If you’re really into cooking or baking, you may know what a lot of pots, pans and utensils are for. However, the occasional piece of cookware may come up and leave you a bit stumped. Like maslin pans, for example.
What are these pans, what are they designed for and do they have a place in the modern kitchen? Let’s find out, shall we?
What Is a Maslin Pan?
A maslin pan is a traditional British and European pot for making jams, marmalade and preserves. It’s a heavy pan with a thick base and sides and has a teacup-like shape.
Preserving pans are typically very large too. They are between 8 and 12 litres. They’re large because you need a lot of fruit to make a jam or preserve.
Maslin means ‘mixture’, so these pans are designed for, you guessed it, mixing things. Mixing things in a specific way, though. The shape, size and materials used to make maslin pans are all designed to make the process of mixing these things much easier.
Maslin pans are shaped a bit like a teacup. They have curved sides, a large base and a very wide mouth. When making preserves, evaporation is very important.
The large, thick base means that the fruit heats up quickly and evenly, and the entire base can contact the heat source allowing it to heat up the mixture further.
The large mouth allows liquid to escape quickly, concentrating the fruit juices and the sugar together to make a tasty jam.
Most maslin pans made today are made from stainless steel because it has excellent heat retention properties and is perfectly safe to use with any food.
Some have a layer of aluminium in the base, sandwiched between layers of stainless steel, and this makes them even more responsive to heat.
Why Are Preserving Pans So Special?
Preserving pans are considered special by many of us because we believe that they are designed for a single cooking task. While this is true (preserving pans are designed to make jams), they have a whole host of other duties they can perform too.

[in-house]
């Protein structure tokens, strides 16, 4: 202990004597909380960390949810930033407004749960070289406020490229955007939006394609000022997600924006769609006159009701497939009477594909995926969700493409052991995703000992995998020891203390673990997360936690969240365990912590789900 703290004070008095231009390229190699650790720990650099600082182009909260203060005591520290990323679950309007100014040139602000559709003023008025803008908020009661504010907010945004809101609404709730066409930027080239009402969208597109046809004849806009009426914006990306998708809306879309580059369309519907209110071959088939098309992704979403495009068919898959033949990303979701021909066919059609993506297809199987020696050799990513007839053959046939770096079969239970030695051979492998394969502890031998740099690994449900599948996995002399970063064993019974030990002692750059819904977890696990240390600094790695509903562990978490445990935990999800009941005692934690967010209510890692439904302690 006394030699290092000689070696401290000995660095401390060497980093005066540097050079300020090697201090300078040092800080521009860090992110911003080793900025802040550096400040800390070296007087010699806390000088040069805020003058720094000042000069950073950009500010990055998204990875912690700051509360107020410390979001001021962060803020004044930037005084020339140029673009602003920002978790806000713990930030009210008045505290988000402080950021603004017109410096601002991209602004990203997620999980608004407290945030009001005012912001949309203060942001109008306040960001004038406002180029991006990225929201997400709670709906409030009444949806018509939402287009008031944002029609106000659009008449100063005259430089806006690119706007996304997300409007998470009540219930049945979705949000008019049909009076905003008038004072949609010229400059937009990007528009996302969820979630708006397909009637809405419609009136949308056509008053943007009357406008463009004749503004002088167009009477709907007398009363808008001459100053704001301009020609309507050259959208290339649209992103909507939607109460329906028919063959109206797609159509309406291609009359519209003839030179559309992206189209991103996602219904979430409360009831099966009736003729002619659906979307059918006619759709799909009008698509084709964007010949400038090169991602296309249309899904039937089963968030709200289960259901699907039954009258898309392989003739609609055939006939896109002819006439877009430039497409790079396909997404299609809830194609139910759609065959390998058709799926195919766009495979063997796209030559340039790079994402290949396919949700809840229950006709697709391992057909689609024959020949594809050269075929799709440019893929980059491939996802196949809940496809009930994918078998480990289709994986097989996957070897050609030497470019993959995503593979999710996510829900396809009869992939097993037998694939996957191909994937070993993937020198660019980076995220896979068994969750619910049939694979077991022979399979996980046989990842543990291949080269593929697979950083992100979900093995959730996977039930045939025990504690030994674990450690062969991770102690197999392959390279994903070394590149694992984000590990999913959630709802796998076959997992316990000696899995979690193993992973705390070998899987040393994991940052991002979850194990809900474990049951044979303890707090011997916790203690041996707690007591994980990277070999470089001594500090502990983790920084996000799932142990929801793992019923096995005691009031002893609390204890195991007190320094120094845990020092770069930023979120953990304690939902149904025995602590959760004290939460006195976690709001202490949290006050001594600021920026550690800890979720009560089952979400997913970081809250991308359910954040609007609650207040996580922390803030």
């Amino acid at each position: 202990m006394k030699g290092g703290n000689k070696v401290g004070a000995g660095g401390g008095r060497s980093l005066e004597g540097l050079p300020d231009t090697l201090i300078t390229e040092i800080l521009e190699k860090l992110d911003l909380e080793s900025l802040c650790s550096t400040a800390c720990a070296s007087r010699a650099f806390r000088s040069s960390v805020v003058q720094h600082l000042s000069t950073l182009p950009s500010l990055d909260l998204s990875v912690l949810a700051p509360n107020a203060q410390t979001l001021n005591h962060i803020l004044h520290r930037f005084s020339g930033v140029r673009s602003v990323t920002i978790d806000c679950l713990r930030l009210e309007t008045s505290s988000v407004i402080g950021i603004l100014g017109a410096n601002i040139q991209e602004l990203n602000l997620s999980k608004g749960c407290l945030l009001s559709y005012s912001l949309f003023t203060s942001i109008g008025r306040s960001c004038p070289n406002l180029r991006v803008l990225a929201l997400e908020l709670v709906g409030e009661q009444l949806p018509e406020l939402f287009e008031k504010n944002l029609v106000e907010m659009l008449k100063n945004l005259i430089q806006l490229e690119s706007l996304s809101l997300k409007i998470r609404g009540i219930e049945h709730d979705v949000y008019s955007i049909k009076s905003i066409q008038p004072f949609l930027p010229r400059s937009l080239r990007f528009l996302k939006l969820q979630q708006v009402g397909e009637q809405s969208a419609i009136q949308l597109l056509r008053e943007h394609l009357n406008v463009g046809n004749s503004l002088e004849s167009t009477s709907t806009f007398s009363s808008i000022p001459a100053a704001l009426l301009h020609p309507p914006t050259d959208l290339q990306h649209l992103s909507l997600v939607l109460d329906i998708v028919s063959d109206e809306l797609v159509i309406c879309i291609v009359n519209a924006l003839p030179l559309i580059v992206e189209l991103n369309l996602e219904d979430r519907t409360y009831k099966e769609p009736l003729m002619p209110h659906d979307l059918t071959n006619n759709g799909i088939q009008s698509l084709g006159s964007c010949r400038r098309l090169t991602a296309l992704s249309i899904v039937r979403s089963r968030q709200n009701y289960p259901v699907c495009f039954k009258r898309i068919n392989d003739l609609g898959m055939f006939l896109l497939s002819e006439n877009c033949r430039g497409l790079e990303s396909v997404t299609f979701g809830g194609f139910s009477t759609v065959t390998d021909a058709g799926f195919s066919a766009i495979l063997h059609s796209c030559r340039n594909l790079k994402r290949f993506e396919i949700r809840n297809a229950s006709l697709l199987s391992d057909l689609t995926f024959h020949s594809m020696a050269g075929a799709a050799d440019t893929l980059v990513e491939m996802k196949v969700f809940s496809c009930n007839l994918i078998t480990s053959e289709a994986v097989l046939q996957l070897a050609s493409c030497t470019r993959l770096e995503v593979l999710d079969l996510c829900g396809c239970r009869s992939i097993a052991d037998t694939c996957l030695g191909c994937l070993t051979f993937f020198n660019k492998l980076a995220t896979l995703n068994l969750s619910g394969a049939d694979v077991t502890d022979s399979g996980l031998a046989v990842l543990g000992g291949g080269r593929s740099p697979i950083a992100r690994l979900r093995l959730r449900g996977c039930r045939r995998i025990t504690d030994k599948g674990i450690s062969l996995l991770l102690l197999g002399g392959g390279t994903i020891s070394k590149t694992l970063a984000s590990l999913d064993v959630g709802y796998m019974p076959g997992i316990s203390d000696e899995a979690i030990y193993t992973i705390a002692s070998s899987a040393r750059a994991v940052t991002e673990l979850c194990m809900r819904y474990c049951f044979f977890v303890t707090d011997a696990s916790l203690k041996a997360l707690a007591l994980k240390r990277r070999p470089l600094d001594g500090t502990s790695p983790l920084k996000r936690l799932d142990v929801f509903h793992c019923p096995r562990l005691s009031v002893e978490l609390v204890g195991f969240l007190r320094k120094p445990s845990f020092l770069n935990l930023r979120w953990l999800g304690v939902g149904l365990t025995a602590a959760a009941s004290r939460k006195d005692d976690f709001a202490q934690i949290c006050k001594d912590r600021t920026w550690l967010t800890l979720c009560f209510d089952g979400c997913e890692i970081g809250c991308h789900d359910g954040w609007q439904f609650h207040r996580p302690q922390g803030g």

During the research for this maslin pan article, we’ve seen people use these pans as lobster pots, stock pots, soup pans and for making stews and chillis.
On the face of it, preserving pans are the ideal tool for jam making. However, they are actually just a very well made, large saucepan that you can use for anything you can use a saucepan for.
Do Maslin Pans Have a Place in the Modern Kitchen?
The trouble with maslin pans is that they are big. So, many cooks are put off from buying one of these pans when they only want to make jam a few times a year.
However, when you consider that most maslin pans are made entirely from stainless steel, and the fact they can be used as a large saucepan, this means that they can do so much more in the kitchen.
Anything that a saucepan can do, a maslin pan can do as well, and more. Most saucepans in the UK have plastic handles and non-stick coatings, which stop you using them in the oven, but not maslin pans.
You can use maslins in the oven to make stews or as an additional roasting tray, whatever you like. Plus, you can use maslin pans on the hob for anything you would use a saucepan for. Many preserving pans have the option of buying a lid, too, furthering their uses.
So, if you were worried about a maslin pan taking up too much space in your cupboard to warrant buying one, don’t worry at all.
You can use it to make jam until the cows come home and also for loads of other cooking tasks. If you’re torn between a large saucepan and a maslin pan, we’d choose the maslin pan. You’ll get a great saucepan and the perfect tool to make jams and preservatives too.
We’ve just made a list of the best maslin pans in the UK for inductions hobs (isn’t that handy), which is well worth checking out.
We also have everything a cook needs to create their perfect kitchen, so explore Chef’s Pick further before you head into the kitchen to make some delicious jam!
Scott is a writer and a passionate home chef. His passion for cooking began when he was 10 years old. Scott has been writing professionally for over five years now and loves to combine his passion for cooking with his day job.